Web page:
Haryana setting dangerous example

Haryana setting dangerous example

Haryana setting dangerous example

Coming under pressure from the politically dominant Jat community,  the BJP government in Haryana has withdrawn all the criminal cases filed against 882 people during the violent Jat quota agitation in February 2016 in which 30 people were killed and public property worth hundreds of crores were damaged. The district magistrates have been directed to initiate the process of withdrawal of cases immediately. Most of these cases pertain to rioting, unlawful assembly, wrongful restraint, disobedience of orders promulgated by a public servant and obstructing public servants from discharging their duty. Recall that there was also an episode of horrific mass rape along the route that the agitators withdrew. Justifying the decision to withdraw the cases, Haryana Minister for Social Justice and Empowerment Krishan Kumar Bedi claimed that it was taken on "humanitarian grounds" and cited precedents of previous governments withdrawing similar cases in the past. However, the timing of the announcement is significant. The decision follows a clear threat by an influential organisation of the community to disrupt a motorcycle rally to be led by BJP chief Amit Shah in Haryana this week.  

The Manohar Lal Khattar government is not known for its handling of law and order situations. Its handling of the Jat quota stir and riots, or of the violence that followed the conviction and arrest of Baba Ram Rahim, has in the past drawn flak from the higher judiciary. Wholesale withdrawal of cases relating to the Jat quota agitation reflects the government's scant regard for law and order in the state. It also exposes the government to similar blackmailing tactics by politically influential community groups in the future. The example set by the Haryana government could also prompt other state governments to tinker with administration of criminal justice for political expediency. In a similar vein, the BJP government in Uttar Pradesh has already started withdrawing politically sensitive cases pertaining to communal violence against BJP foot soldiers.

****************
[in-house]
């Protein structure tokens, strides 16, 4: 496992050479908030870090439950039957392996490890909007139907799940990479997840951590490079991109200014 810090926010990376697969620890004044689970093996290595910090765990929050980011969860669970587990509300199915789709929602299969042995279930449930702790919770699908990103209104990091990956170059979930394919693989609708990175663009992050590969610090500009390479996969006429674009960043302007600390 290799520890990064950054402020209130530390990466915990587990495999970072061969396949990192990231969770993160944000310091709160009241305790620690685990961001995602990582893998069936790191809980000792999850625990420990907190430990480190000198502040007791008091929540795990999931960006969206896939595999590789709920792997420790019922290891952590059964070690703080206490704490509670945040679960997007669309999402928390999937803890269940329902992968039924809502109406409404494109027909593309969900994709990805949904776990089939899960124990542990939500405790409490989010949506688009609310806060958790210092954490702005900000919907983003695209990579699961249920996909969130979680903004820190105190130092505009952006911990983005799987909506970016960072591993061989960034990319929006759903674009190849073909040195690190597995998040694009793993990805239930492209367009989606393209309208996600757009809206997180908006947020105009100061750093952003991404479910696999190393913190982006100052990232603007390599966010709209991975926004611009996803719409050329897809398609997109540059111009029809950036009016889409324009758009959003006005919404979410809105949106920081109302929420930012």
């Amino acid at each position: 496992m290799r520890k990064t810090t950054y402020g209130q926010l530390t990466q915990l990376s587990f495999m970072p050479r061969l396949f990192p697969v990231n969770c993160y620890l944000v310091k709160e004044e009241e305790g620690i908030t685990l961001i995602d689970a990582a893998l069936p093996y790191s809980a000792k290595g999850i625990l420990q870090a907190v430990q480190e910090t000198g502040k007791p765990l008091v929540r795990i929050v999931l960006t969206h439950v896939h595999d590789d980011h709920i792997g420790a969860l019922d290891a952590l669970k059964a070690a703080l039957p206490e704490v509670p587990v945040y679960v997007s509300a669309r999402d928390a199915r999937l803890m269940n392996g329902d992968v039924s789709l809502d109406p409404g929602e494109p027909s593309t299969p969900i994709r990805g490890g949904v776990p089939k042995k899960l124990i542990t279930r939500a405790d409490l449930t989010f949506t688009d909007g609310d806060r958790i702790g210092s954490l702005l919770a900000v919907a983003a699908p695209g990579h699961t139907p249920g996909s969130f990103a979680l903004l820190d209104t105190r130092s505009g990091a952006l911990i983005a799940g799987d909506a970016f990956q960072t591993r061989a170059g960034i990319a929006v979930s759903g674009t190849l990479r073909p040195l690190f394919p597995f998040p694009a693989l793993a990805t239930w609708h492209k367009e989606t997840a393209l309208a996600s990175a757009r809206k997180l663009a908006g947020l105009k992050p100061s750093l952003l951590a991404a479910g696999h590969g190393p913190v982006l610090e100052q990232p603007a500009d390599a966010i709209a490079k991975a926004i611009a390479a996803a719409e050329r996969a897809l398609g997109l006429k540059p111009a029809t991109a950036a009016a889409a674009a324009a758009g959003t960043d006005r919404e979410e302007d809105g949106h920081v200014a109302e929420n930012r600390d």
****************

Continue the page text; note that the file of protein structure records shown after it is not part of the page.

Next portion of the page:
Section 321 of the Criminal Procedure Code provides that the public prosecutor may withdraw any case before the pronouncement of judgement. But this can be done only with the consent of the court, and there are several examples of the courts rejecting the government's request to withdraw cases for political expediency. The Haryana government's decision to withdraw cases wholesale  is a fit case for judicial intervention in public interest. The Punjab and Haryana High Court, which is monitoring the cases pertaining to the Jat quota violence, should intervene and stop the process. Maintenance of law and order is the most fundamental responsibility of the state government. No government should be allowed to bring in politics to the detriment of the discharge of this constitutional obligation. If the rule of law has to have any meaning, politics should be scrupulously kept out of it.

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